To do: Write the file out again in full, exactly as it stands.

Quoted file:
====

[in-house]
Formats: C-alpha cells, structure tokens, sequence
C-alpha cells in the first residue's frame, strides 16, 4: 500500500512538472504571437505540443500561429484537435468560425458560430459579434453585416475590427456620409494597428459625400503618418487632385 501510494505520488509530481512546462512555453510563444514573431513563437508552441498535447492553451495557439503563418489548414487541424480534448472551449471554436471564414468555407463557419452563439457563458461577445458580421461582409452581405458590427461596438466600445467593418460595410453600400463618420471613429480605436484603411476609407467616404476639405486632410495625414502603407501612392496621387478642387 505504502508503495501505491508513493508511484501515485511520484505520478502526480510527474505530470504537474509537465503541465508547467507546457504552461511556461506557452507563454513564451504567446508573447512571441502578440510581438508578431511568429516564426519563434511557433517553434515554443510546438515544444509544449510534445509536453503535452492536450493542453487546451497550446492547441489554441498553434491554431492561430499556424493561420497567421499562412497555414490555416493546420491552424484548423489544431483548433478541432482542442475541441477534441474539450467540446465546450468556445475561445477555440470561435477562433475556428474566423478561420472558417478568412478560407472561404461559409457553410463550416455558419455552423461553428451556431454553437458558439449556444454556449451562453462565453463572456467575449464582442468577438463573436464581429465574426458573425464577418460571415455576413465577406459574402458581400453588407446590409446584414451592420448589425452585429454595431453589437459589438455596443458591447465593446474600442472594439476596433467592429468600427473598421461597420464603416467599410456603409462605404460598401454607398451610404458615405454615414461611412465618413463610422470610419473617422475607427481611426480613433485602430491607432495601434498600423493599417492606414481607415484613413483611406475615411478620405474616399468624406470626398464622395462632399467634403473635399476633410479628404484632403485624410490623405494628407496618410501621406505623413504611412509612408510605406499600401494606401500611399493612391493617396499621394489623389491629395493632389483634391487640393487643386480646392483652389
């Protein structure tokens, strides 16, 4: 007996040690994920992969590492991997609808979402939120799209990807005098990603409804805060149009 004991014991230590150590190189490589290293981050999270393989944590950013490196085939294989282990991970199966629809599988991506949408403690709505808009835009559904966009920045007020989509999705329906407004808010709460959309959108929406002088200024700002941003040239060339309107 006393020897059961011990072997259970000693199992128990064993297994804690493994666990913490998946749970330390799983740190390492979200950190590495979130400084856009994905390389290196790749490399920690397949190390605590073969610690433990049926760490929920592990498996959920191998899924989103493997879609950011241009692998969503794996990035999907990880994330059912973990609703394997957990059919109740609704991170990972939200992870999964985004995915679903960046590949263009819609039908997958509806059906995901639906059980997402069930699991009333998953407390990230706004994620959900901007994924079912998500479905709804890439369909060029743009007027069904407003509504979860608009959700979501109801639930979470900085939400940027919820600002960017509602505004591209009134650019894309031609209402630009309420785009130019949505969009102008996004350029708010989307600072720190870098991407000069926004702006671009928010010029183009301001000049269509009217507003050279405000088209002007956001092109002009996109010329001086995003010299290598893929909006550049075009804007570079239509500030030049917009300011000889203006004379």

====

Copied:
[in-house]
Formats: C-alpha cells, structure tokens, sequence
C-alpha cells in the first residue's frame, strides 16, 4: 500500500512538472504571437505540443500561429484537435468560425458560430459579434453585416475590427456620409494597428459625400503618418487632385 501510494505520488509530481512546462512555453510563444514573431513563437508552441498535447492553451495557439503563418489548414487541424480534448472551449471554436471564414468555407463557419452563439457563458461577445458580421461582409452581405458590427461596438466600445467593418460595410453600400463618420471613429480605436484603411476609407467616404476639405486632410495625414502603407501612392496621387478642387 505504502508503495501505491508513493508511484501515485511520484505520478502526480510527474505530470504537474509537465503541465508547467507546457504552461511556461506557452507563454513564451504567446508573447512571441502578440510581438508578431511568429516564426519563434511557433517553434515554443510546438515544444509544449510534445509536453503535452492536450493542453487546451497550446492547441489554441498553434491554431492561430499556424493561420497567421499562412497555414490555416493546420491552424484548423489544431483548433478541432482542442475541441477534441474539450467540446465546450468556445475561445477555440470561435477562433475556428474566423478561420472558417478568412478560407472561404461559409457553410463550416455558419455552423461553428451556431454553437458558439449556444454556449451562453462565453463572456467575449464582442468577438463573436464581429465574426458573425464577418460571415455576413465577406459574402458581400453588407446590409446584414451592420448589425452585429454595431453589437459589438455596443458591447465593446474600442472594439476596433467592429468600427473598421461597420464603416467599410456603409462605404460598401454607398451610404458615405454615414461611412465618413463610422470610419473617422475607427481611426480613433485602430491607432495601434498600423493599417492606414481607415484613413483611406475615411478620405474616399468624406470626398464622395462632399467634403473635399476633410479628404484632403485624410490623405494628407496618410501621406505623413504611412509612408510605406499600401494606401500611399493612391493617396499621394489623389491629395493632389483634391487640393487643386480646392483652389
């Protein structure tokens, strides 16, 4: 007996040690994920992969590492991997609808979402939120799209990807005098990603409804805060149009 004991014991230590150590190189490589290293981050999270393989944590950013490196085939294989282990991970199966629809599988991506949408403690709505808009835009559904966009920045007020989509999705329906407004808010709460959309959108929406002088200024700002941003040239060339309107 006393020897059961011990072997259970000693199992128990064993297994804690493994666990913490998946749970330390799983740190390492979200950190590495979130400084856009994905390389290196790749490399920690397949190390605590073969610690433990049926760490929920592990498996959920191998899924989103493997879609950011241009692998969503794996990035999907990880994330059912973990609703394997957990059919109740609704991170990972939200992870999964985004995915679903960046590949263009819609039908997958509806059906995901639906059980997402069930699991009333998953407390990230706004994620959900901007994924079912998500479905709804890439369909060029743009007027069904407003509504979860608009959700979501109801639930979470900085939400940027919820600002960017509602505004591209009134650019894309031609209402630009309420785009130019949505969009102008996004350029708010989307600072720190870098991407000069926004702006671009928010010029183009301001000049269509009217507003050279405000088209002007956001092109002009996109010329001086995003010299290598893929909006550049075009804007570079239509500030030049917009300011000889203006004379």